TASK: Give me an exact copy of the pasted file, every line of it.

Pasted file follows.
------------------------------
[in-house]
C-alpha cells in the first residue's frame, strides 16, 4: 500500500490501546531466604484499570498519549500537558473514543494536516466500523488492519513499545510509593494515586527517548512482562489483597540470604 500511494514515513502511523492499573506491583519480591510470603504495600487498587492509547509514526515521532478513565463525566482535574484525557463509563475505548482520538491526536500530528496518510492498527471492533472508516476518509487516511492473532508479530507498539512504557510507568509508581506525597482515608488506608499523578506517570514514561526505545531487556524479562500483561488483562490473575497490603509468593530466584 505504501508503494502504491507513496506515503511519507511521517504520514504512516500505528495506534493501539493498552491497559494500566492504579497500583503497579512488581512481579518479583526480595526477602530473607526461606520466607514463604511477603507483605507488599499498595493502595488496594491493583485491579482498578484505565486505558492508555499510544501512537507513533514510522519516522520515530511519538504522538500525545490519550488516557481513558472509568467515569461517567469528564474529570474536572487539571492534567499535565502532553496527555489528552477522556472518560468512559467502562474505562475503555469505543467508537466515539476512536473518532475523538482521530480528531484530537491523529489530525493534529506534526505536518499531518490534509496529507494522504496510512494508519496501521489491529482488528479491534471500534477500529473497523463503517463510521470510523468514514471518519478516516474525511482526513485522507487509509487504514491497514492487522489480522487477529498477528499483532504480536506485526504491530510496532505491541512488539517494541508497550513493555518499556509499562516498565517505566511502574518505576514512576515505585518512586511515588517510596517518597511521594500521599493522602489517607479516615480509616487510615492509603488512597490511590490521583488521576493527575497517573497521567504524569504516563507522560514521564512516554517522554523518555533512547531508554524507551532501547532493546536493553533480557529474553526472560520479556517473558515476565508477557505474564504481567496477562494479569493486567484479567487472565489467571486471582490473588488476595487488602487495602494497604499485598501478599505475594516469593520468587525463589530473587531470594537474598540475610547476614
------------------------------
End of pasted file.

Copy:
[in-house]
C-alpha cells in the first residue's frame, strides 16, 4: 500500500490501546531466604484499570498519549500537558473514543494536516466500523488492519513499545510509593494515586527517548512482562489483597540470604 500511494514515513502511523492499573506491583519480591510470603504495600487498587492509547509514526515521532478513565463525566482535574484525557463509563475505548482520538491526536500530528496518510492498527471492533472508516476518509487516511492473532508479530507498539512504557510507568509508581506525597482515608488506608499523578506517570514514561526505545531487556524479562500483561488483562490473575497490603509468593530466584 505504501508503494502504491507513496506515503511519507511521517504520514504512516500505528495506534493501539493498552491497559494500566492504579497500583503497579512488581512481579518479583526480595526477602530473607526461606520466607514463604511477603507483605507488599499498595493502595488496594491493583485491579482498578484505565486505558492508555499510544501512537507513533514510522519516522520515530511519538504522538500525545490519550488516557481513558472509568467515569461517567469528564474529570474536572487539571492534567499535565502532553496527555489528552477522556472518560468512559467502562474505562475503555469505543467508537466515539476512536473518532475523538482521530480528531484530537491523529489530525493534529506534526505536518499531518490534509496529507494522504496510512494508519496501521489491529482488528479491534471500534477500529473497523463503517463510521470510523468514514471518519478516516474525511482526513485522507487509509487504514491497514492487522489480522487477529498477528499483532504480536506485526504491530510496532505491541512488539517494541508497550513493555518499556509499562516498565517505566511502574518505576514512576515505585518512586511515588517510596517518597511521594500521599493522602489517607479516615480509616487510615492509603488512597490511590490521583488521576493527575497517573497521567504524569504516563507522560514521564512516554517522554523518555533512547531508554524507551532501547532493546536493553533480557529474553526472560520479556517473558515476565508477557505474564504481567496477562494479569493486567484479567487472565489467571486471582490473588488476595487488602487495602494497604499485598501478599505475594516469593520468587525463589530473587531470594537474598540475610547476614